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SALT LAKE CITY -- Employees of the Alcala Law Firm pleaded not guilty to charges accusing them of perpetuating the largest immigration fraud scheme in state history.
During an appearance Wednesday in U.S. District Court, attorney James Alcala, 41, entered a plea to the federal grand jury indictment.
"Not guilty, your honor," he said.
Carlos Vorher, 43, a former U.S. Border Patrol Agent; Andres Acosta Parra, 31, a former visa worker at a consulate in Mexico; and Gustavo Ballesteros-Munoz, 45, also pleaded not guilty.
They're all charged with visa fraud and accused of involvement of fraudulently obtaining temporary worker visas for companies whose employees were already in the United States illegally. The companies remain under investigation, federal authorities have said.
Meanwhile, defense attorneys for the men are just wading through evidence.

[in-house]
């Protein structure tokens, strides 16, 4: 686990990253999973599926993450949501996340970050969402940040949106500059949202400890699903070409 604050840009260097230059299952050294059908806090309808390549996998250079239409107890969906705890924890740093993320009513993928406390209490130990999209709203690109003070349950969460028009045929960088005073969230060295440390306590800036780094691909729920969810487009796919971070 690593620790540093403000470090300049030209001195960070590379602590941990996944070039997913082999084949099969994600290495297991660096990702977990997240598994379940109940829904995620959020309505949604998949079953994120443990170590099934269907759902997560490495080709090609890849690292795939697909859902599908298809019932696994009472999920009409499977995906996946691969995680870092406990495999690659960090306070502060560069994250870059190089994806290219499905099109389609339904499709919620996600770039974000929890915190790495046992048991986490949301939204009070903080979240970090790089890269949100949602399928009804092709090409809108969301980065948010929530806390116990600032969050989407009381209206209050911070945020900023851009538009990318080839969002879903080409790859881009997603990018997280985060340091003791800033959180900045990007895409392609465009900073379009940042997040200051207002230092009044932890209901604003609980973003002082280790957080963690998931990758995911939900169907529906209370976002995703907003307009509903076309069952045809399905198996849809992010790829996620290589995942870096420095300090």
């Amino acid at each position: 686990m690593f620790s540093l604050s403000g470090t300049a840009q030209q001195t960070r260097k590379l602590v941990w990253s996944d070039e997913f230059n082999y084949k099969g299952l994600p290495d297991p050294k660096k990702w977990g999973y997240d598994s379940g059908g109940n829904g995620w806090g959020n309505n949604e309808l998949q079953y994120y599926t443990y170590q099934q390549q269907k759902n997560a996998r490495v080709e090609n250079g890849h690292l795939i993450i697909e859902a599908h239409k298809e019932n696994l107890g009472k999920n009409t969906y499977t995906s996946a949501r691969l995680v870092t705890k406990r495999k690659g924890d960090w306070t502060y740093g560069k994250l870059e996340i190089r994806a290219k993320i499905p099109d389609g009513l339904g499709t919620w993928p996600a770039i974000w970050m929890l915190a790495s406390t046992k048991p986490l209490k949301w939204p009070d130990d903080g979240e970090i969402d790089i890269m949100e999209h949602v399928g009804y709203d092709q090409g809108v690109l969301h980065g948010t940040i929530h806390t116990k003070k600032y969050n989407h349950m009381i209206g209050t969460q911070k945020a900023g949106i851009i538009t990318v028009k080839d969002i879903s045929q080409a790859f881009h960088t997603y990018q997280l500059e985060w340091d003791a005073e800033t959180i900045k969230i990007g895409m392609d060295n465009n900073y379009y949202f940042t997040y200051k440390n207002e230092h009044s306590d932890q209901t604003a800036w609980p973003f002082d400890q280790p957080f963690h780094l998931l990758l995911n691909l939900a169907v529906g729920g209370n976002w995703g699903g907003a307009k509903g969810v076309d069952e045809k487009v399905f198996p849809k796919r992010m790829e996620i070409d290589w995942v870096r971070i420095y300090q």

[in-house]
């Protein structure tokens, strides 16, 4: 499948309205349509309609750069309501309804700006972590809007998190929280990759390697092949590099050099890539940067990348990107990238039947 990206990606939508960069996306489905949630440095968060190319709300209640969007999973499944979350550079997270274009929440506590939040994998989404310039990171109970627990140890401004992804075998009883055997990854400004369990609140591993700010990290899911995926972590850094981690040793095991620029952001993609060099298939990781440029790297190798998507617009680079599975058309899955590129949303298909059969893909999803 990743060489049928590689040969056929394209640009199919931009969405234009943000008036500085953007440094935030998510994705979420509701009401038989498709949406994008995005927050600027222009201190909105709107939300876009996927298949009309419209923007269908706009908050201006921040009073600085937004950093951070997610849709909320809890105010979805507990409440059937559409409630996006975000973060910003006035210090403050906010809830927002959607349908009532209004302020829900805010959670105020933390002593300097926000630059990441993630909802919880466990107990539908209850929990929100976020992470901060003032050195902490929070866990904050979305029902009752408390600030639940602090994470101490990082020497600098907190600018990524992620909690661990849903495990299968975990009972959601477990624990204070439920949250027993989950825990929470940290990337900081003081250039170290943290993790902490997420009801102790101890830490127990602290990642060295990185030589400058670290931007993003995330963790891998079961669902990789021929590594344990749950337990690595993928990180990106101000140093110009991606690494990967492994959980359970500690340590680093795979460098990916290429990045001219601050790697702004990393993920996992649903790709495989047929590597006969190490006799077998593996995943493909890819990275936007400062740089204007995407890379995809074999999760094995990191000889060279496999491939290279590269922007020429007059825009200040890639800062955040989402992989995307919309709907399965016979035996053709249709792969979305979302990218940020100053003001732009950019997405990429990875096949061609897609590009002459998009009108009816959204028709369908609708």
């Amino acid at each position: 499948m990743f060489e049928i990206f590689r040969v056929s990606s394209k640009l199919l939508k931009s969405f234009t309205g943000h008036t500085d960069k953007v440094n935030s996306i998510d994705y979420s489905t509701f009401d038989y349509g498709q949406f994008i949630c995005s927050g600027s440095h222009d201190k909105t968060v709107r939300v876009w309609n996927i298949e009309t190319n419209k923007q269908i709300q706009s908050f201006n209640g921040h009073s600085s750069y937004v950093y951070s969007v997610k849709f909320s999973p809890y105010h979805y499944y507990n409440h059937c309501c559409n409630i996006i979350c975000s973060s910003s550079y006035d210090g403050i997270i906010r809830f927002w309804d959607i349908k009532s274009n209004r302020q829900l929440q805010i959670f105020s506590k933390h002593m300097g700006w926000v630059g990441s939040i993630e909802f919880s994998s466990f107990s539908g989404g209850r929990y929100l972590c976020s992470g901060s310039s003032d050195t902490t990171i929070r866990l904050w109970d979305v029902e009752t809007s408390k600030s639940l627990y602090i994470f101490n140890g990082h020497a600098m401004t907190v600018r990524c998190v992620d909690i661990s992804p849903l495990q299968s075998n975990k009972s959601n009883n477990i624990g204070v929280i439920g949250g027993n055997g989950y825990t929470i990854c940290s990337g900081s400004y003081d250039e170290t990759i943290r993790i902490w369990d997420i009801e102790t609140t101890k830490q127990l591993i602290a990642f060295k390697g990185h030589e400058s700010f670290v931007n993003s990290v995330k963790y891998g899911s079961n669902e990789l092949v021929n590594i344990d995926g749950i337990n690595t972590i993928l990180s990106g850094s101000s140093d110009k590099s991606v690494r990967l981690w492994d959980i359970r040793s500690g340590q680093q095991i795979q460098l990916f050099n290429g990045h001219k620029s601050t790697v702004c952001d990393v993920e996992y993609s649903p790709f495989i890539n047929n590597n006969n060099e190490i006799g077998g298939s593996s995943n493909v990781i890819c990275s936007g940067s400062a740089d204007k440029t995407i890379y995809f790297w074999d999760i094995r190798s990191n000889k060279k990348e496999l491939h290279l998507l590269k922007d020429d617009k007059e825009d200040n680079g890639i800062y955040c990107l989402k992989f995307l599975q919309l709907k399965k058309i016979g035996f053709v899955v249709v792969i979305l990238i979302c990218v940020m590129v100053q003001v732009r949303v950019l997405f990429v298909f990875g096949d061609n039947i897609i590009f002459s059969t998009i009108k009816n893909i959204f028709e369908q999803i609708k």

"There's a lot of information in this case and we're just going to have to sort through everything," Alcala's lawyer, Suzanne Gustin, told KSL NewsRadio outside of court.
In court on Wednesday, the U.S. Attorney's Office for Utah estimated any trial would take six to eight weeks to prosecute because of the complexity of the case. Complicating it would also be issues of attorney-client privilege.
"That will be one of the issues are the privileges," Gustin said. "We'll take a look at that."
A federal magistrate judge allowed the men to be released from jail if they wear ankle-monitoring GPS devices. They were also told to have no contact with victims or witnesses in the case and to surrender their passports.